A cultural confluence of ideas, practices and visuals, Joli is an ethical accessory brand. Founded in 2010, Joli went on to launch ‘Kitschic by Joli’ upscaling its fabric and plastic waste efforts adding ‘recycle’ and ‘upcycle’ to its mission statement. The brand is centred around development and pride of its artisans, spotlighting hand-made and Made in India.
“Joli is inspired by popular India, my everyday life in India, with its myriad facets! My design is my life!”
Meet the founder!
On Inspiration and the Pandemic
For Lili, being present in her immediate environment is the biggest source of creative exploration. “I am always in awe of the colours, shapes and textures that construct our world. Noticing and recognising these fulfils me and makes me happy.” With a growing family and the devastating impact of Covid in India, she decided to find a silver lining in her vast bank of research. “I took the opportunity to go through the huge load of photos from my travels in India and simply continue to interact daily with my community and my surroundings.”
She is passionate about India, its heritage and its people at a purely fundamental level. “I used to collect textiles a lot, from India and other places I travelled to. I love yoga, interacting with children and being in nature.”
On a Sustainable Lifestyle
No surprise that she doesn’t use plastic bags! She keeps her Dhurrie Tote handy at all times while grocery shopping and essentially ticks all the boxes an entrepreneur in sustainability would. “I separate all my waste, do my compost, grow a few vegetables, buy as few plastic bottles as possible, and whenever I can, I use sustainable cleaning products for the home and buy organic products.”
Created by Lili and her long-time designer friend Jonas Grier, the European duo shared a mutual interest in Indian life and craft manifesting in their creations fit for the urban traveller. Joli comes from a fusion of their names and translates to ‘pretty’ in French, for “Simply beauty, one bag at a time”, is what Lili wants to share with the world. From the very genesis of Joli, the pair strived to reduce raw material generation pledging sustainability at every turn. “We try to use what is already there. For example, we use actual lungis for linings and new bag concepts.” A keen sense of nostalgia, relatability and patriotism eventually make the brand an out-and-out hit.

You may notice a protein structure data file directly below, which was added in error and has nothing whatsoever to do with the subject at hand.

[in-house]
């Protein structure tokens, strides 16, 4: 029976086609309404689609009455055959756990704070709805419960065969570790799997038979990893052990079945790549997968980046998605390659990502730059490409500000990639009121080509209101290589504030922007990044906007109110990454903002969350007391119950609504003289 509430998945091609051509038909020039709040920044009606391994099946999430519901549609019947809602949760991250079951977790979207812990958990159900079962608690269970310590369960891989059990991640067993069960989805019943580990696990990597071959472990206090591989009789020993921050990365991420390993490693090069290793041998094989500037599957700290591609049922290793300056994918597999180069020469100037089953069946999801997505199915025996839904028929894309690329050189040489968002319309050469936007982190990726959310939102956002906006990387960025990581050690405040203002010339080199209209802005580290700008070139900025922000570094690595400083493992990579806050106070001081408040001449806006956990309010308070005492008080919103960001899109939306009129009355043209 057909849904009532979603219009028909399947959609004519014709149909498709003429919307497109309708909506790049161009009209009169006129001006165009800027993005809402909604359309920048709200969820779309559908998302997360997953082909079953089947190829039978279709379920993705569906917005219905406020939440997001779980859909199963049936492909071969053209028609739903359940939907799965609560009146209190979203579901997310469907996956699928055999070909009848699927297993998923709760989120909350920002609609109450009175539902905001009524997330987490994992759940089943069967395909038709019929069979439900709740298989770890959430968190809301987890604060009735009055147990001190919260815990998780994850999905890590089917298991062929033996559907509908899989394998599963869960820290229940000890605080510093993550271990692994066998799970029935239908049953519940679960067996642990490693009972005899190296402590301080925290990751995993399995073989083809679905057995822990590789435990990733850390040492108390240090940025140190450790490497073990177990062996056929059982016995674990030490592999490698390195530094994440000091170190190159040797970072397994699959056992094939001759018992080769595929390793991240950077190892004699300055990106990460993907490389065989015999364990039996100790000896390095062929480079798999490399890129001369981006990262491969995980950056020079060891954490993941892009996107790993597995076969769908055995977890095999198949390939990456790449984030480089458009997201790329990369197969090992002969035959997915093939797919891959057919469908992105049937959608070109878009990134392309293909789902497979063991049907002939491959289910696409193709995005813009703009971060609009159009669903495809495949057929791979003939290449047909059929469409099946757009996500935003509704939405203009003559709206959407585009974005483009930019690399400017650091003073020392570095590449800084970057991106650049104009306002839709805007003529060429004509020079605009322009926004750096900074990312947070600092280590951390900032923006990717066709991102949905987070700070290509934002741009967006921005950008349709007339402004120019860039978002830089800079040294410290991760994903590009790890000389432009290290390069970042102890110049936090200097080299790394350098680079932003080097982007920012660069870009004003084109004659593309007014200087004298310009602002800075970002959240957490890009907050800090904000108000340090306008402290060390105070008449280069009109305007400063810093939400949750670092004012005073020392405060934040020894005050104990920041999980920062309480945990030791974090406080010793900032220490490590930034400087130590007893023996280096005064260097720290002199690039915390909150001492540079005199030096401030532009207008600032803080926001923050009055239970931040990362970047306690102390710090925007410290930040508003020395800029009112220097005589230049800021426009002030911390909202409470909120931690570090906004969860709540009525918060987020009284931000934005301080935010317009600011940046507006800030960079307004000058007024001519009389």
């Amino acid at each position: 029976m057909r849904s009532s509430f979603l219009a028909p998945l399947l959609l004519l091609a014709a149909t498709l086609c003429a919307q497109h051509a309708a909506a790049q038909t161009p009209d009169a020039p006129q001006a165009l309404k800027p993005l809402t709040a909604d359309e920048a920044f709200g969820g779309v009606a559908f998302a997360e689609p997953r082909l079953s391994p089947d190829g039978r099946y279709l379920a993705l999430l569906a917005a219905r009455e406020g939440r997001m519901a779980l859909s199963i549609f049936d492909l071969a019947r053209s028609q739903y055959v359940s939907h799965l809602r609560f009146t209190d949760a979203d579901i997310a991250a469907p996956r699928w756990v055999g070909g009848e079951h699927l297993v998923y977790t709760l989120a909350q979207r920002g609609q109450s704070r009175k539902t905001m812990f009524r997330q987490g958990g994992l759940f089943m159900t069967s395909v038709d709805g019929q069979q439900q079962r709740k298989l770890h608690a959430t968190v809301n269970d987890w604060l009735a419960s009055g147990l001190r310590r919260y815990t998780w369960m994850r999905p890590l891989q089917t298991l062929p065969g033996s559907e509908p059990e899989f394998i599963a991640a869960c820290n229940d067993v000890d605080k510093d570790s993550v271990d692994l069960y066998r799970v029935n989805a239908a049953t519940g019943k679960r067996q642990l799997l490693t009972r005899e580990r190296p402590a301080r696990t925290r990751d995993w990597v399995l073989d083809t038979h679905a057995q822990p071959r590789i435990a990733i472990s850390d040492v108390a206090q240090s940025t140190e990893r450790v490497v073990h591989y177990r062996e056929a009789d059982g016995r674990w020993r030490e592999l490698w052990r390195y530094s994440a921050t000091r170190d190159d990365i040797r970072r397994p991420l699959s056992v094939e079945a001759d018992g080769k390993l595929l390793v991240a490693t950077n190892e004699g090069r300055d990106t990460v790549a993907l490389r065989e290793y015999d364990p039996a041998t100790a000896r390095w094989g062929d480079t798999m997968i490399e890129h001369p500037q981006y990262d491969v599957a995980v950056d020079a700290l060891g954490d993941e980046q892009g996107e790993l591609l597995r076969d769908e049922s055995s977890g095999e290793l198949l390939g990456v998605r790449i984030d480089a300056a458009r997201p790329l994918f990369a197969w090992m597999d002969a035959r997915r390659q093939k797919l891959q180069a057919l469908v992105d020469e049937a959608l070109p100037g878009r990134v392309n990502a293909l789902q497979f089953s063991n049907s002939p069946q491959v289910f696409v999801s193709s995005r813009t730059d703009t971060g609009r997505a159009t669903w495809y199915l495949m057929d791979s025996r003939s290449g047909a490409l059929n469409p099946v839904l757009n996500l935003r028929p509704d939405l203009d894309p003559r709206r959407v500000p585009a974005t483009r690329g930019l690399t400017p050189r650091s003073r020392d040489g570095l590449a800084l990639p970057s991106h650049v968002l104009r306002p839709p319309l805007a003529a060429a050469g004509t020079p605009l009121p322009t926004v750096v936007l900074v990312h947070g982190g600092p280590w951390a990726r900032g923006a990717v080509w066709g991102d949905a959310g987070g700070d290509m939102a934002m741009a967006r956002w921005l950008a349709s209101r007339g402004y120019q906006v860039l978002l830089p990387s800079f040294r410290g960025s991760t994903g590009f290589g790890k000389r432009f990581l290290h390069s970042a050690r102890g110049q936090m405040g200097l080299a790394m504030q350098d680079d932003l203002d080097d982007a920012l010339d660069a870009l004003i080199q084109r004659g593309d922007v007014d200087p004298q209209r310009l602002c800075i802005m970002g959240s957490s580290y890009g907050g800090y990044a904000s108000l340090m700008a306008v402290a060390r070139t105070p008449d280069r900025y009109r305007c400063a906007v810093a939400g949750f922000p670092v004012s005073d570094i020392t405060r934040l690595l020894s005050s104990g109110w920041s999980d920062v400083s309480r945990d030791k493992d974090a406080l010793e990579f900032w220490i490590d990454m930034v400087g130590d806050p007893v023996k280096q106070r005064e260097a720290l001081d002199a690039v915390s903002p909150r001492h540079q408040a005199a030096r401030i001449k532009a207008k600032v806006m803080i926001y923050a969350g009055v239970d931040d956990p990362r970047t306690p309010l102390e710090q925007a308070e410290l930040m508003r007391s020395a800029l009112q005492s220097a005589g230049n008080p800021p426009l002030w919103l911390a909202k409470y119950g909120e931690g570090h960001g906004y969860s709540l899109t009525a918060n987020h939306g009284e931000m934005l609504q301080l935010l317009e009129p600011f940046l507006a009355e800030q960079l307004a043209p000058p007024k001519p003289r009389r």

On the Joli moodboard you’d find, “Picture print-outs of what we capture on the streets of Delhi from the worker's patched up tool bag to a woman's silhouette wearing some crazy colour combination. And of course, our gleanings from the streets and villages we visit: a piece of ribbon, embroidered swatches, collection of fabrics, Pantone chips, leather cuttings, a rusted piece of metal with an amazing shape and texture, it's endless!”
Existing elements representative of the life of a common Indian citizen- lungis, gamchas, and thailas are deconstructed, pairing individual elements with other finds from old Delhi markets, reassembled to give birth to authentically stylish, practical products. “Maybe it is because one can feel that our products take their roots in real people's life, that sets them apart.”
For a few years now, Lili has entirely taken over Joli with the brand’s focus on materials and textiles. Collected from markets, small organisations and NGOs, she develops unique hand-woven or braided fabrics using scraps. These are then constructed into simple shapes producing one-of-a-kind collections of striking totes, pouches, weekenders and sleeves.
A Global Perspective
Joli strategically borrows the best from both Lili’s native and current homes. Clean lines, the quality of finishing and a strong European design aesthetic is coupled with rich Indian craftsmanship while calling to attention the country’s ingrained age-old sustainable methods. “To promote India's capability to produce beautiful handmade quality goods, is where ‘Proudly Made In India’ comes from.”
A Future in Plastic
The signature raw material of her brand not only comes from plastic waste but also new plastics. “Our Metallic recycle clutches are made mostly with plastic packaging rolls which were wrongly printed, therefore unusable that we hand weave into pallas for our clutches.” Joli also aims to support the mentally and physically disabled community through their ongoing work with NGOs. So what can we see next from Joli? Think all-new festive Dhurrie Totes, a new selection of Chindi Clutchbags and more metallic recycled plastics.
Feature Credit - Simran Khera